Telehealth

      Nearly all participants described various experiences incorporating telehealth into their practices during the pandemic. Some saw telehealth as a way to increase equity and reduce access barriers related to geographic distance, transportation, and childcare.Participant 9: I think all health care providers should now have telehealth as an option for patients because it clearly works and it just increases access and equity, which is so important, obviously, in what's going on in our health care system right now.
      However, others noted that telehealth could create new barriers and safety concerns for some patients.Participant 4: At first we were doing more telehealth and we realized that that was problematic. And we scaled back on that and that was problematic on a number of levels, one is because of access. Most of our clients have lots of access to technology and Wi-Fi, you know we're in a very privileged area for the most part, but not everyone. And not everyone has a quiet private space, and you know if there's any question of intimate partner violence like someone's, you know someone could be standing right there…

      Family/support people at appointments and births

      Changes and policies allowing or not allowing support people and family to accompany patients to appointments and births were particularly fraught. Most participants felt that prohibiting support people and family altogether was an inequitable and unrealistic policy.Participant 11: For the clientele that I'm wanting to serve, it is not always possible to find childcare, like a single parent who doesn't have any other place to bring their kid.
      Participants also noted that hospitals introducing strict limits on the number of support people allowed at births increased interest in their services as they could provide additional flexibility to have the kind of birth clients wanted. One participant quoted their patient, saying, "I want to be at home with my mom and, you know, my dogs and, like I actually can ask for the things that I need" (Participant 11).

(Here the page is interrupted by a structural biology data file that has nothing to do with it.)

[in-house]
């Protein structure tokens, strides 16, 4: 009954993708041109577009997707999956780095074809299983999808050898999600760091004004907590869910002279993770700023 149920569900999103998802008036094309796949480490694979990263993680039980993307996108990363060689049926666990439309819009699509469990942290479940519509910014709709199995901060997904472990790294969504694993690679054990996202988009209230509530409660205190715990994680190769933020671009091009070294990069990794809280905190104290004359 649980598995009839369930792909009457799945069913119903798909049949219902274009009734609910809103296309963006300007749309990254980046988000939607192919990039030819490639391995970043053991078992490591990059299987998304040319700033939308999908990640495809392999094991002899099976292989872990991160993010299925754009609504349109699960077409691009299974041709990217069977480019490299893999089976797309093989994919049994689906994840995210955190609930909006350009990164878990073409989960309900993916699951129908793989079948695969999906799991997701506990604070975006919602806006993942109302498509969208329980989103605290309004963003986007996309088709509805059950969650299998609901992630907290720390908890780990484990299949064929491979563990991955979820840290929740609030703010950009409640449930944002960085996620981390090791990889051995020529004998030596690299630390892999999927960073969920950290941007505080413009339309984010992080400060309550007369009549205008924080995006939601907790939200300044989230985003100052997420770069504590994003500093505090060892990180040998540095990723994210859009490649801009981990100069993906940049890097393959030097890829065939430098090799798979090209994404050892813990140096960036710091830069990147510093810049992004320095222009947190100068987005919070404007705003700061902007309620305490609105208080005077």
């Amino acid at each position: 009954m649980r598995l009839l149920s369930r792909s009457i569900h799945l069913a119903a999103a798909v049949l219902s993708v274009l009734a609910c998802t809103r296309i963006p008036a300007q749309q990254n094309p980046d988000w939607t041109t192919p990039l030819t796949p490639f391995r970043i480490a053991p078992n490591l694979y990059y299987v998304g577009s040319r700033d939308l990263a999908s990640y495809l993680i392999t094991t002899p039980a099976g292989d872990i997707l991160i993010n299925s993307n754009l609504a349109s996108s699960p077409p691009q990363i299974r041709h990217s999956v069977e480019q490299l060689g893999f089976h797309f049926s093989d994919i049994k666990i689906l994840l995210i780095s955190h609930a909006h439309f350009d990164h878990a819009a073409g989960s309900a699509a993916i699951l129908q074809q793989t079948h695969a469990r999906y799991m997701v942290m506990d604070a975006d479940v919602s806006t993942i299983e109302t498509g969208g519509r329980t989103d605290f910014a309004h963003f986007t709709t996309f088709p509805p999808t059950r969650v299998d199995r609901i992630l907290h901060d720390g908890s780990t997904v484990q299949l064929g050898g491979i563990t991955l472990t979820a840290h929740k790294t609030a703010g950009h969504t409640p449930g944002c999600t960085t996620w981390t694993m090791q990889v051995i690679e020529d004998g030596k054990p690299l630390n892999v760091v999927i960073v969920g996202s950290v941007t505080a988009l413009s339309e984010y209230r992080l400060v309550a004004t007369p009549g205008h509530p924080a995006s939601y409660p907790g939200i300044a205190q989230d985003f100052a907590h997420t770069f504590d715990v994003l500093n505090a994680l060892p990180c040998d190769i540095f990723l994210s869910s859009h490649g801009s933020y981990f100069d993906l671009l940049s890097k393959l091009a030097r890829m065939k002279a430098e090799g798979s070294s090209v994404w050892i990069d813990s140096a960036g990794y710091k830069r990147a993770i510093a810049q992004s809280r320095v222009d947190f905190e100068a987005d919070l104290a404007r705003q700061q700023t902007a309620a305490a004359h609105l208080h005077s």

However, although more flexible than hospitals, some participants still described the necessity of implementing new policies limiting number of support people at births, which represented a substantial change for them as providers.Participant 3: "We used to not limit number of support people, and now we limit it to three support people in our birth center or at home, who are healthy and symptom free".

      Increased Interest in Community Midwifery and COVID-19

      Nearly all participants described an increased interest or surge in demand for community midwifery services during the pandemic. Participants reported that patients had differing motivations for seeking community midwifery and that the increase in interest may have led to unintended consequences such as greater uncompensated labor and higher rates of transfers to hospitals.

      Differing motivations for seeking care

      Motivations for seeking midwifery care at this time varied and participants were not sure if it was directly caused by COVID-19, although they all speculated that COVID-19 might have contributed. For example, participants perceived a desire for care with a more personal touch.Participant 11: People are so isolated, they're really fatigued by, you know, a year plus of pandemic, and often don't have as much support, you know they're not able to be with their families and all of that.
      For some patients already interested in community midwifery, COVID-19 catalyzed their decision to seek out this type of care. Participants perceived that many of these patients used COVID-19 to "justify" pursuing community birth to their friends and family, or even themselves.Participant 7: Now they had a motivation to be able to tell other people like so many people don't do the birth that they want, because their mom thinks it's crazy, or because their bestie thinks that it's dangerous or whatever and now they have this thing where they could say, ‘but COVID, I gotta stay out of the hospital for that!’ but it's what they always wanted.
      In contrast many participants felt that fear of COVID-19 or fear of the hospitals during the pandemic led many patients to pursue community midwifery care for the first time.Participant 7: I think that that it was 100% fear based. And I don't think that they had inklings of home birth, I think that they had a sudden reaction to fear of getting COVID in a hospital and being in the hospital, and the restrictions.

      Increased transfers

      Those seeking community midwifery for fear-based reasons did not always understand the process of community birth, and often ended up transferring back to hospital care. The increase in transfers could have been an unintended consequence of this fear-based increase in interest.Participant 4: Those people, actually, they didn't really proceed with care because I think there was a misunderstanding with some people thinking like, 'maybe I could still get an epidural' or, or something like that.

      Increase in uncompensated labor